Habits are actions we take almost without thinking. They’re automatically programmed into a sequence of events, times of the day or situations we find ourselves in.
Often, we create habits that keep us healthy or safe, such as washing our hands after going to the bathroom, checking both ways before we cross the street, and brushing our teeth before bed.
Some habits we’ve learned as babies, so they seem like second nature to us, but others we need to train ourselves into as we get older. And it’s these habits that can be harder to make stick.
Our new healthy habit may be to go to the gym, get up and walk every hour, be more aware of our moods, or choose more balanced foods.
The goal is to get these habits to the point where they’re done automatically, without having to think too hard about them.
So, how long does it take to form a habit?
According to research, it may take anything from two to 37 weeks (that’s around 9 months) for an action to become a habit. But on average, it’s about 66 days or two months.
Don’t worry. You can do things to make the most of those two months as you build sustainable healthy habits.
Here are our top ten tips to form healthy habits – that stick.
1. Create your new habit around an established one
Linking a new habit to an existing one is a great way to anchor your new action. If you’re used to taking the dog for a walk, then link it to a new 15-minute exercise session when you get home. If you’re used to getting up from your desk at 10 o’clock to get a coffee, link in a new walk around the office to get there.
2. Do it daily
Getting into a routine may be easier if you do the new action more frequently. Creating a habit from a small action you take every day may be easier to get used to than a larger action taken only a couple of times a week.
3.Set a reminder
Mobile phones are great. You can set alarms for everything. To help your new habit stick, set an alert to remind you – and don’t ignore it!
4. Get an accountability partner
Many people find it easier to get into a healthy habit when they have someone to give them accountability or support. Find your cheerleader – someone who can do the activity with you or remind you what you’re doing AND why you’re doing it. It may be a family member, friend, work colleague, an online group or your TBI health professional.
5. Make it straightforward
Don’t make your new healthy habit difficult. Keep it as straightforward as possible. If it’s too complicated, you’ll fall at the first hurdle. Think of what it would take to actually perform the action you’re trying to get into the habit of doing. Now simplify the process as much as you can. Rather than loading your bike on the back of the car and driving for 40 minutes to get to the cycle track, choose to cycle out of your front door.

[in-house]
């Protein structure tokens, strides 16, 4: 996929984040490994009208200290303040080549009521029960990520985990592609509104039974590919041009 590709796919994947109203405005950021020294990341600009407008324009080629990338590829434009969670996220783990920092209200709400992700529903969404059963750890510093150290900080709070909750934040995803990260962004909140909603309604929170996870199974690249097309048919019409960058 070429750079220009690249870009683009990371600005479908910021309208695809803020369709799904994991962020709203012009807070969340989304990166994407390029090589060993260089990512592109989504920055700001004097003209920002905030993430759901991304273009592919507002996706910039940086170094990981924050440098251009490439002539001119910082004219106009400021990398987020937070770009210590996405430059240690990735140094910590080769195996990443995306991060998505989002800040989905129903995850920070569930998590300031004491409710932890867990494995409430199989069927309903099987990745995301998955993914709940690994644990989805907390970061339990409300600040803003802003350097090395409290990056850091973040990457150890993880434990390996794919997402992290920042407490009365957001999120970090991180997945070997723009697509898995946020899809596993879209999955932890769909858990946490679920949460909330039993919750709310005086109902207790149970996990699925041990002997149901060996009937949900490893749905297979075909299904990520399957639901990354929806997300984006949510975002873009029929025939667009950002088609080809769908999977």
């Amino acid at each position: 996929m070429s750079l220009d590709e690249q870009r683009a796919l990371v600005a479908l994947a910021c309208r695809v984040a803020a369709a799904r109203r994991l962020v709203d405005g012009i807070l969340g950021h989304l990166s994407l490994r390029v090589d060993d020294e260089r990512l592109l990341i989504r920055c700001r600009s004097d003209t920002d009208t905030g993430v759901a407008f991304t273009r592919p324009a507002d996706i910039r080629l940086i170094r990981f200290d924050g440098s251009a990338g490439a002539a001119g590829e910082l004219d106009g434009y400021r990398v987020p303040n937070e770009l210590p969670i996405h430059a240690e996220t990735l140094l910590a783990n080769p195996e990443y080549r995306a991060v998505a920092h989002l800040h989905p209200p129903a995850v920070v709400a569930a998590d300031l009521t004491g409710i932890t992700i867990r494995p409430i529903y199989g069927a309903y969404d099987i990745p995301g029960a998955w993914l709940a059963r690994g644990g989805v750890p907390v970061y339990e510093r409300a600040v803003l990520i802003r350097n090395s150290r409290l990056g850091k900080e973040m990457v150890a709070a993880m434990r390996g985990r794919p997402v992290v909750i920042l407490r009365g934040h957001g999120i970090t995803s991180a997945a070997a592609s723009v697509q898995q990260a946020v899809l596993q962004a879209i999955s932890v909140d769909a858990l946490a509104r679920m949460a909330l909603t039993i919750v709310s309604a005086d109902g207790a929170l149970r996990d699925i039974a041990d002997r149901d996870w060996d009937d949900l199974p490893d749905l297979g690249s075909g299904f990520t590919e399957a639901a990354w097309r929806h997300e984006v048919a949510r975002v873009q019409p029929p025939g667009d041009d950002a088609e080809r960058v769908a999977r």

6. Make it visible
It can be easy to forget about your new healthy habit if there’s nothing to remind It can be easy to forget about your new healthy habit if there’s nothing to remind you what you’re doing and why. Write your new routine down. What are you going to do? And follow this with why you’re doing it. Stick it on your fridge or by your desk. Take a screenshot of it and have it as your phone background. Remind yourself what you chose to do.
Imagine yourself doing the thing you’re trying to replace with your new healthy Imagine yourself doing the thing you’re trying to replace with your new healthy habit. For example, you’re trying to stop slumping whilst sitting at work. Instead, you’re wanting to sit and relax back in your chair with your spine in an S-shaped posture to help reduce neck and back discomfort. Visualise yourself sitting at your desk with a slumped posture – now visualise yourself physically pushing that image away. Next, imagine yourself sitting at your desk with your bottom positioned back in the chair and your back relaxed into the backrest supporting your posture. Seeing yourself doing this creates a memory that supports the muscles that help you achieve this healthy habit.
8. Plan for curveballs
Life tends to get in the way of us forming healthy habits. And one thing we can do to stop it is to plan for the curveballs. When you’re planning your new habit, think of all the things that may get in the way of you achieving this. And make a plan for what to do if this happens. Write it down to remind yourself. Then, if it happens, you’re more likely to continue with your new habit than let it fall away.
9. Reward yourself
Don’t forget to reward yourself for doing an excellent job at building new habits. Plan times to give yourself a reward as well as what the reward will be. Make sure your reward supports your new habit and gives you some well-earned self-care. Think massage, manicure, new book. Your reward also may be some me-time to take part in your new routine – an exercise class, listening to a favorite podcast or audiobook when you’re walking.
10. Be patient
New habits take time for form. Remember, up to 9 months. Be patient with yourself. Accept that forming your new habit may not go according to plan all the time and will take effort on your part. But following tips one to nine will undoubtedly help.
Need more support forming your healthy habits? Chat to our Workplace Wellbeing consultants.
Lally, P., Van Jaarsveld, C. H., Potts, H. W., & Wardle, J. (2010). How are habits formed: Modelling habit formation in the real world. European journal of social psychology, 40(6), 998-1009.